The menstrual cycle is a normal part of a woman’s life, but there are times when one would prefer not to get their period: a holiday, a wedding, an event. For others, the wish to delay their period is about reducing the debilitating pain or heavy blood flow.
Roughly 15-25% of females in the U.S. experienced menstrual irregularities. A much higher percentage complain of cramps or mood swings, before or during their period.
Luckily, there are ways to delay your period. If you are going on holiday or have a big event coming up. You could take your regular combined oral contraceptive back-to-back, without a seven-day break, keeping in mind that this may cause some spotting.
If you are on a progesterone-only pill, you cannot delay your period by taking two packs back-to-back. You could consider swapping to a combined pill if you are currently on the mini pill.
It is not advisable to delay your period frequently. If you suffer from endometriosis or very heavy and painful periods, Provera may be a better solution.
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What is Provera?
Provera is the brand name for a type of progesterone hormone called medroxyprogesterone acetate which treats irregular menstruation and abnormal bleeding. It can also be used to address endometriosis. Provera comes in doses of 2.5 mg, 5 mg, and 10 mg.
Who should take Provera?
Women who experience very heavy, painful periods may benefit from taking Provera. The active ingredient, medroxyprogesterone, has been shown to help balanced hormone levels and regulate menstruation. Provera may also be a good option for women with endometriosis – a condition during which the tissue lining the womb grows outside of the womb. Provera stops the growth of abnormal endometrial tissue.
Provera may also be prescribed at very high doses to treat endometrial, breast and kidney cancer.
How should you take Provera?
Dosage and treatment duration with Provera will vary depending on the condition you are treating. It’s best to speak to a healthcare provider about your individual needs.
To treat heavy or painful periods, you should take Provera each month for 5 to 10 days starting on the first day of your period. Your period should come on as soon as you stop taking the pill. After 2 months on Provera, your periods should return to normal.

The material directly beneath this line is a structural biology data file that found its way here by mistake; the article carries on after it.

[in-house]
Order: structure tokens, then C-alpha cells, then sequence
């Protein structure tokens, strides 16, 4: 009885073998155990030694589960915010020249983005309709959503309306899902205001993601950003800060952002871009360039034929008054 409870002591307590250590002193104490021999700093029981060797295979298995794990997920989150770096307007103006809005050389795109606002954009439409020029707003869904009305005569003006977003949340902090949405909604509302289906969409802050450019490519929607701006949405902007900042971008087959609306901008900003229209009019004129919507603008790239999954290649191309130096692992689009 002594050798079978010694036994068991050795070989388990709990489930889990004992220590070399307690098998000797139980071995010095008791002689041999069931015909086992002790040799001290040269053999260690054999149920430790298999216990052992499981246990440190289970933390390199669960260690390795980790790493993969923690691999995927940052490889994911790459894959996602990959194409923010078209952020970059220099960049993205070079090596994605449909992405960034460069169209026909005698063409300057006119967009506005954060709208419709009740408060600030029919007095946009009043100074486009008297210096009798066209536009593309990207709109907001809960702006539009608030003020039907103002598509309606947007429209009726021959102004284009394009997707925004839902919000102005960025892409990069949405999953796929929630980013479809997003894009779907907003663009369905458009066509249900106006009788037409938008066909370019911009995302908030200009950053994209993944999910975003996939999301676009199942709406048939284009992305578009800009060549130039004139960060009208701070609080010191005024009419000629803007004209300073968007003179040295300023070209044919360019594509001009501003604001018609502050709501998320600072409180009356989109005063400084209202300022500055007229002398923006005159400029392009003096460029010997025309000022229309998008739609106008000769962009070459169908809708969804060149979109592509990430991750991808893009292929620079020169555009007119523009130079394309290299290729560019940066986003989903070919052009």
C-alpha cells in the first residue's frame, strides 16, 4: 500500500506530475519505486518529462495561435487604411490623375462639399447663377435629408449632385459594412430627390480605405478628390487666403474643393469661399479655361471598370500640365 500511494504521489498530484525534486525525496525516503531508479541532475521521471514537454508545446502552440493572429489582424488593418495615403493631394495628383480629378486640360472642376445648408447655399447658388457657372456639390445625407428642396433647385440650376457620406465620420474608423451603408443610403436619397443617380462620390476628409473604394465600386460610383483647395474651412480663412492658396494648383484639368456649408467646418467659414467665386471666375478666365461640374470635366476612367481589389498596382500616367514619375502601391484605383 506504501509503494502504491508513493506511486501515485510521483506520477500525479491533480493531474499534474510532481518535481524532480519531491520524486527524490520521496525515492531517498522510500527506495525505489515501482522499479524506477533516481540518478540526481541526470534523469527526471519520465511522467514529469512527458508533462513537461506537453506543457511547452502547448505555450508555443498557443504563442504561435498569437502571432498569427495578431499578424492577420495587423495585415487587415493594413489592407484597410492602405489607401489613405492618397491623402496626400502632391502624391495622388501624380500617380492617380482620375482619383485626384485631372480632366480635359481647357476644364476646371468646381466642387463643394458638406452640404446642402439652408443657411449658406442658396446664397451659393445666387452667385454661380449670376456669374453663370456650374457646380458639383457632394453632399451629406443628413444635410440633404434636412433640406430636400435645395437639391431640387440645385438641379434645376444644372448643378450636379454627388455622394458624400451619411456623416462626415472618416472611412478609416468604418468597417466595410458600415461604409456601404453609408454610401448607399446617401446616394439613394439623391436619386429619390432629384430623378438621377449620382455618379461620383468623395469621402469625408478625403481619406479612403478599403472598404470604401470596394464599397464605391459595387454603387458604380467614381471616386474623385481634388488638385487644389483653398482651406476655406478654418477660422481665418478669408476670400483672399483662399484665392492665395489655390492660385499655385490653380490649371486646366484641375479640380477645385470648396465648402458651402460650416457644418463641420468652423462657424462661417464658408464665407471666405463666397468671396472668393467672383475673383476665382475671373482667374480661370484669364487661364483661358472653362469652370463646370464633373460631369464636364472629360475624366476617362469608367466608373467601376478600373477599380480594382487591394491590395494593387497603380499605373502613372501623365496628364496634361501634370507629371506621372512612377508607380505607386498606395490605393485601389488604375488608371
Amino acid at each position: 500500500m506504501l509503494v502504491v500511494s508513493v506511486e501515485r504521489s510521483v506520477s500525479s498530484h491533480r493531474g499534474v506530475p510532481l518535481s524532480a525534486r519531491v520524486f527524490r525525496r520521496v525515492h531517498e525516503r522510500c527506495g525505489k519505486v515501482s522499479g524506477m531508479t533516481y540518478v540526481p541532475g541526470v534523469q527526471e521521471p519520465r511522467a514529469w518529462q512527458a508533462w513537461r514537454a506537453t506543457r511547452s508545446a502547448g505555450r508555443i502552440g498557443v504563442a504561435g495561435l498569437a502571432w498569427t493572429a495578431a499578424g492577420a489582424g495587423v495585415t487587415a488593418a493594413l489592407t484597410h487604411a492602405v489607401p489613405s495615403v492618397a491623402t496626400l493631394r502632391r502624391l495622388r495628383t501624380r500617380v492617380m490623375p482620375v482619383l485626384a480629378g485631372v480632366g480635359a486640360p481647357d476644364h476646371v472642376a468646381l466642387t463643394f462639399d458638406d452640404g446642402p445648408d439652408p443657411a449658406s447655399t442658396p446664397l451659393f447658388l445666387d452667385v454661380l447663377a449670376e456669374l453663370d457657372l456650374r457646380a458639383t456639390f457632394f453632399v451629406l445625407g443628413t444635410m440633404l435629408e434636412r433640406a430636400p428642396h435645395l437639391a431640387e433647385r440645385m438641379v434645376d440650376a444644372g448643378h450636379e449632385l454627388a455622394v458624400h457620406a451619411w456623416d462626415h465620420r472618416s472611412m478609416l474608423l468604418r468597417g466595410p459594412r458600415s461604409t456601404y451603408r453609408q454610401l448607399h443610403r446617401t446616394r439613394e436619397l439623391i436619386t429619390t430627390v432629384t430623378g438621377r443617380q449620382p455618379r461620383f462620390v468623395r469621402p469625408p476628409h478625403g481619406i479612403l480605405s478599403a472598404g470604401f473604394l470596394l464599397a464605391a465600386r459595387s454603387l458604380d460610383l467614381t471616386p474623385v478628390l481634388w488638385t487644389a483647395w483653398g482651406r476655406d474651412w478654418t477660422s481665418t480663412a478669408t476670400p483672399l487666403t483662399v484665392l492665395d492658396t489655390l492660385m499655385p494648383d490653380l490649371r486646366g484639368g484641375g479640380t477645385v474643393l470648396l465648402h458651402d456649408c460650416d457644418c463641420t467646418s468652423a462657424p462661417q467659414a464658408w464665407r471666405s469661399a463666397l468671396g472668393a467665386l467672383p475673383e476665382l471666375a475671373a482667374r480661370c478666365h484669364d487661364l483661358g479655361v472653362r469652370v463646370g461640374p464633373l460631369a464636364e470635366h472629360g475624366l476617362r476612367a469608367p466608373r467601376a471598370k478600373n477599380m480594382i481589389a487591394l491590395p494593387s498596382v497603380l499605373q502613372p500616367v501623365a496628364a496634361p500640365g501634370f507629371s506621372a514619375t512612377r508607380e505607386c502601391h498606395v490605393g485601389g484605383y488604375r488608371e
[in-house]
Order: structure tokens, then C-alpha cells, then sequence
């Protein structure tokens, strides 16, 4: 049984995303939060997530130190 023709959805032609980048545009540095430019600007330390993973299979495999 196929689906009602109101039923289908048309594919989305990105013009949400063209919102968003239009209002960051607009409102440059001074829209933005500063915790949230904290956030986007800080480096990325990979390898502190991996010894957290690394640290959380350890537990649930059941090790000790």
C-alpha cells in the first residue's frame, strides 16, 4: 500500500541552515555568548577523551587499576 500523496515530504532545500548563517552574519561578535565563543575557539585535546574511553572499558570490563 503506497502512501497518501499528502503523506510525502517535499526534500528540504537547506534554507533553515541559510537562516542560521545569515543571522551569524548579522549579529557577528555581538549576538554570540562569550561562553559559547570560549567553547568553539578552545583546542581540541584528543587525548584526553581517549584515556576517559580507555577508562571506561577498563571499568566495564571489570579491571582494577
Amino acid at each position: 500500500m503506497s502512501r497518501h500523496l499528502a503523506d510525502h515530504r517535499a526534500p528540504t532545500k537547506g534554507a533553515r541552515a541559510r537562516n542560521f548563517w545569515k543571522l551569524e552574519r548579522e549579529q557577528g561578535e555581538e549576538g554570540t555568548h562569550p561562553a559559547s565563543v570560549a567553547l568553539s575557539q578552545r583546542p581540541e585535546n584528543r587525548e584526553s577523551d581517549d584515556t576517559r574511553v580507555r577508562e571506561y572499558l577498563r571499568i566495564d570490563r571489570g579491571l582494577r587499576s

If you are treating endometriosis, your doctor may prescribe the highest dose of Provera to be taken 3 times a day for 3 months. It’s important to follow your doctor’s advice on how to take the pill.
What are the side effects?
Some of the most common side effects associated with Provera include:
- Sickness and nausea
- Breast tenderness
- Weight gain
- Depression or tiredness
- Acne or rash
As with most hormonal medications, there’s an increased risk of blood clots. Certain patients should not take Provera. Do not take Provera if you have:
- Abnormal vaginal bleeding
- Hormone-related cancer
- Liver conditions
- A history of blood clot or stroke
Avoid smoking while on Provera, and seek medical help if you accidentally take a higher dose than recommended. Stop taking Provera immediately and seek medical help if you experience an allergic reaction.
Certain drugs are known to interact with Provera. If you take any of the following, make sure you tell your doctor about them before going on Provera.
- Blood thinners
- Medicines to treat Cushing’s syndrome
- Phenobarbital, phenytoin, and carbamazepine
- Ritonavir and nelfinavir
- Medication to treat infections (rifampicin, rifabutin, efavirenz, nevirapine)
- "Reproductive health: what women say". in , , 2019, <https://www.gov.uk/government/publications/reproductive-health-what-women-say> [accessed 22 October 2019].
- "Women often keep impact of menstrual pain, bleeding to themselves". in , , 2019, <https://www.reuters.com/article/us-health-menstruation/women-often-keep-impact-of-menstrual-pain-bleeding-to-themselves-idUSKCN1RH2EL> [accessed 22 October 2019].
- "Provera Uses, Side Effects & Warnings - Drugs.com". in , , 2019, <https://www.drugs.com/mtm/provera.html> [accessed 22 October 2019].
- in Medicines.org.uk, , 2019, <https://www.medicines.org.uk/emc/files/pil.3547.pdf> [accessed 22 October 2019].
Reviewed by Dr Roy Kedem, MD
Information last reviewed 12/06/21